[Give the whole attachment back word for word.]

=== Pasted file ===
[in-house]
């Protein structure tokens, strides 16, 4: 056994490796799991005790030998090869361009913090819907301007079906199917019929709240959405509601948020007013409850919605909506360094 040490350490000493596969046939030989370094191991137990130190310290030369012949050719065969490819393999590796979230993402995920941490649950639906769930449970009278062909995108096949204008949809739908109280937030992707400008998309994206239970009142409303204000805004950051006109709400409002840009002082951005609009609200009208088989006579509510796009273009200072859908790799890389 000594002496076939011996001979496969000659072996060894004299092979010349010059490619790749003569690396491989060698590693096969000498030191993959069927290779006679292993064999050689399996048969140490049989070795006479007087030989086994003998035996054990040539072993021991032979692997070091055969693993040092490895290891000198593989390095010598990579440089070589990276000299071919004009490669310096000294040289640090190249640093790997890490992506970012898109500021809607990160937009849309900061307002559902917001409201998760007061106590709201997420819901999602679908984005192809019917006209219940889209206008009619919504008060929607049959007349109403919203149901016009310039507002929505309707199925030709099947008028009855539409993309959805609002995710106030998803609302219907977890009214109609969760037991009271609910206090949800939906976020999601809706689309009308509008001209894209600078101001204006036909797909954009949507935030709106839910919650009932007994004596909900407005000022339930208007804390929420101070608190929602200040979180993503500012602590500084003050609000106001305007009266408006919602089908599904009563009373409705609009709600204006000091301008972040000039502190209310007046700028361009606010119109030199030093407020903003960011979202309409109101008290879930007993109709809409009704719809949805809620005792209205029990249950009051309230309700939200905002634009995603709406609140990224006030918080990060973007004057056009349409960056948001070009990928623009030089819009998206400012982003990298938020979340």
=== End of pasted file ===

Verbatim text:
[in-house]
């Protein structure tokens, strides 16, 4: 056994490796799991005790030998090869361009913090819907301007079906199917019929709240959405509601948020007013409850919605909506360094 040490350490000493596969046939030989370094191991137990130190310290030369012949050719065969490819393999590796979230993402995920941490649950639906769930449970009278062909995108096949204008949809739908109280937030992707400008998309994206239970009142409303204000805004950051006109709400409002840009002082951005609009609200009208088989006579509510796009273009200072859908790799890389 000594002496076939011996001979496969000659072996060894004299092979010349010059490619790749003569690396491989060698590693096969000498030191993959069927290779006679292993064999050689399996048969140490049989070795006479007087030989086994003998035996054990040539072993021991032979692997070091055969693993040092490895290891000198593989390095010598990579440089070589990276000299071919004009490669310096000294040289640090190249640093790997890490992506970012898109500021809607990160937009849309900061307002559902917001409201998760007061106590709201997420819901999602679908984005192809019917006209219940889209206008009619919504008060929607049959007349109403919203149901016009310039507002929505309707199925030709099947008028009855539409993309959805609002995710106030998803609302219907977890009214109609969760037991009271609910206090949800939906976020999601809706689309009308509008001209894209600078101001204006036909797909954009949507935030709106839910919650009932007994004596909900407005000022339930208007804390929420101070608190929602200040979180993503500012602590500084003050609000106001305007009266408006919602089908599904009563009373409705609009709600204006000091301008972040000039502190209310007046700028361009606010119109030199030093407020903003960011979202309409109101008290879930007993109709809409009704719809949805809620005792209205029990249950009051309230309700939200905002634009995603709406609140990224006030918080990060973007004057056009349409960056948001070009990928623009030089819009998206400012982003990298938020979340």